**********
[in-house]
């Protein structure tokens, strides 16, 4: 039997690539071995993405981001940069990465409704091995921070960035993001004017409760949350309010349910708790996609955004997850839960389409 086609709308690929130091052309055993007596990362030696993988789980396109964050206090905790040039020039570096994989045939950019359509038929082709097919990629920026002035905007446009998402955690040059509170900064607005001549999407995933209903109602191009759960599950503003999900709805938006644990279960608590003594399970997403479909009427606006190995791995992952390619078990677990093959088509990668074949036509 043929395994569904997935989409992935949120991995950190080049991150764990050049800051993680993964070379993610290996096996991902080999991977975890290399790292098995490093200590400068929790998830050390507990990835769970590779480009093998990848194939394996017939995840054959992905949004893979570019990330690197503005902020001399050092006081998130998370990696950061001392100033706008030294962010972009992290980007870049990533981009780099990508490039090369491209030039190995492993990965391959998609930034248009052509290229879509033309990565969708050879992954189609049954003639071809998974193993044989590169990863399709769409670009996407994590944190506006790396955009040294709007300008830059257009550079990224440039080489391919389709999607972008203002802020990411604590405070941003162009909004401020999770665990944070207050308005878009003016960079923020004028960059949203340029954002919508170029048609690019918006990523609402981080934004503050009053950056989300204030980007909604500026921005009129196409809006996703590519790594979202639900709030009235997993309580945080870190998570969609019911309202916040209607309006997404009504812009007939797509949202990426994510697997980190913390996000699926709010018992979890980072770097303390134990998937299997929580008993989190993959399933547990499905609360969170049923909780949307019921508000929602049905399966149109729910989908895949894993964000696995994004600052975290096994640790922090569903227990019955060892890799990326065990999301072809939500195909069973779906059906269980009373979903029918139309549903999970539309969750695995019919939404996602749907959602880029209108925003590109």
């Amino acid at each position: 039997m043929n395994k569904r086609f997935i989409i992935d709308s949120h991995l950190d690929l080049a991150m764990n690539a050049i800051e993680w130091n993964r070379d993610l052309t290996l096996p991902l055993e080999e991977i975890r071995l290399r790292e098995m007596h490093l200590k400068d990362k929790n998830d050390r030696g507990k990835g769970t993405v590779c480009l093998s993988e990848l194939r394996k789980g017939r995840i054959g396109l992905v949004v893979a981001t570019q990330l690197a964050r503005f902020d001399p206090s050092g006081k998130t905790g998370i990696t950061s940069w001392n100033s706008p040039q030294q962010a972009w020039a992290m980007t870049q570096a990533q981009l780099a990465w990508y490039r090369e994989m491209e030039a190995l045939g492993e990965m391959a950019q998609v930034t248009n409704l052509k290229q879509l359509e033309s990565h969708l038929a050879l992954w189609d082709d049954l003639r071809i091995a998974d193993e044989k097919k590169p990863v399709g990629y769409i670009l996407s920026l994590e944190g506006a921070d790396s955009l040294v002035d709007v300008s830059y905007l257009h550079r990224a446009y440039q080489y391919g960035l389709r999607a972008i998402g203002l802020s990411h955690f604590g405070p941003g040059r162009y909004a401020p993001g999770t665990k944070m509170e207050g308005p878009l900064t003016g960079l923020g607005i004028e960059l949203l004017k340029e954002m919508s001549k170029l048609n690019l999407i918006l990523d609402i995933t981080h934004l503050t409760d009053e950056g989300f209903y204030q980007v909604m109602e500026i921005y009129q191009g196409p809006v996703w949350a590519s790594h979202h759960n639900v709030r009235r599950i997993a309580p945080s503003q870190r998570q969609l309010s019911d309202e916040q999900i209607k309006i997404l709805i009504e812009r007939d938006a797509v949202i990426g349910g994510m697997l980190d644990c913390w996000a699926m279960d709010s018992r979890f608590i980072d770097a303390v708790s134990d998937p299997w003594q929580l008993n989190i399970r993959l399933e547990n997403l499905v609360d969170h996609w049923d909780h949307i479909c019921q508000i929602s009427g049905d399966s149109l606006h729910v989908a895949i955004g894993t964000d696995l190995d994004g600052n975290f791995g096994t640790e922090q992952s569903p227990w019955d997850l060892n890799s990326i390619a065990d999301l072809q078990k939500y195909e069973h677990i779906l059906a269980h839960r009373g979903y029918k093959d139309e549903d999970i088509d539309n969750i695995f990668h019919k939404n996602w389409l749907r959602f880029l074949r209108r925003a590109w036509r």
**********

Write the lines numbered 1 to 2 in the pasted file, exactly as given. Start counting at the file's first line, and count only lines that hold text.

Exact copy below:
[in-house]
């Protein structure tokens, strides 16, 4: 039997690539071995993405981001940069990465409704091995921070960035993001004017409760949350309010349910708790996609955004997850839960389409 086609709308690929130091052309055993007596990362030696993988789980396109964050206090905790040039020039570096994989045939950019359509038929082709097919990629920026002035905007446009998402955690040059509170900064607005001549999407995933209903109602191009759960599950503003999900709805938006644990279960608590003594399970997403479909009427606006190995791995992952390619078990677990093959088509990668074949036509 043929395994569904997935989409992935949120991995950190080049991150764990050049800051993680993964070379993610290996096996991902080999991977975890290399790292098995490093200590400068929790998830050390507990990835769970590779480009093998990848194939394996017939995840054959992905949004893979570019990330690197503005902020001399050092006081998130998370990696950061001392100033706008030294962010972009992290980007870049990533981009780099990508490039090369491209030039190995492993990965391959998609930034248009052509290229879509033309990565969708050879992954189609049954003639071809998974193993044989590169990863399709769409670009996407994590944190506006790396955009040294709007300008830059257009550079990224440039080489391919389709999607972008203002802020990411604590405070941003162009909004401020999770665990944070207050308005878009003016960079923020004028960059949203340029954002919508170029048609690019918006990523609402981080934004503050009053950056989300204030980007909604500026921005009129196409809006996703590519790594979202639900709030009235997993309580945080870190998570969609019911309202916040209607309006997404009504812009007939797509949202990426994510697997980190913390996000699926709010018992979890980072770097303390134990998937299997929580008993989190993959399933547990499905609360969170049923909780949307019921508000929602049905399966149109729910989908895949894993964000696995994004600052975290096994640790922090569903227990019955060892890799990326065990999301072809939500195909069973779906059906269980009373979903029918139309549903999970539309969750695995019919939404996602749907959602880029209108925003590109």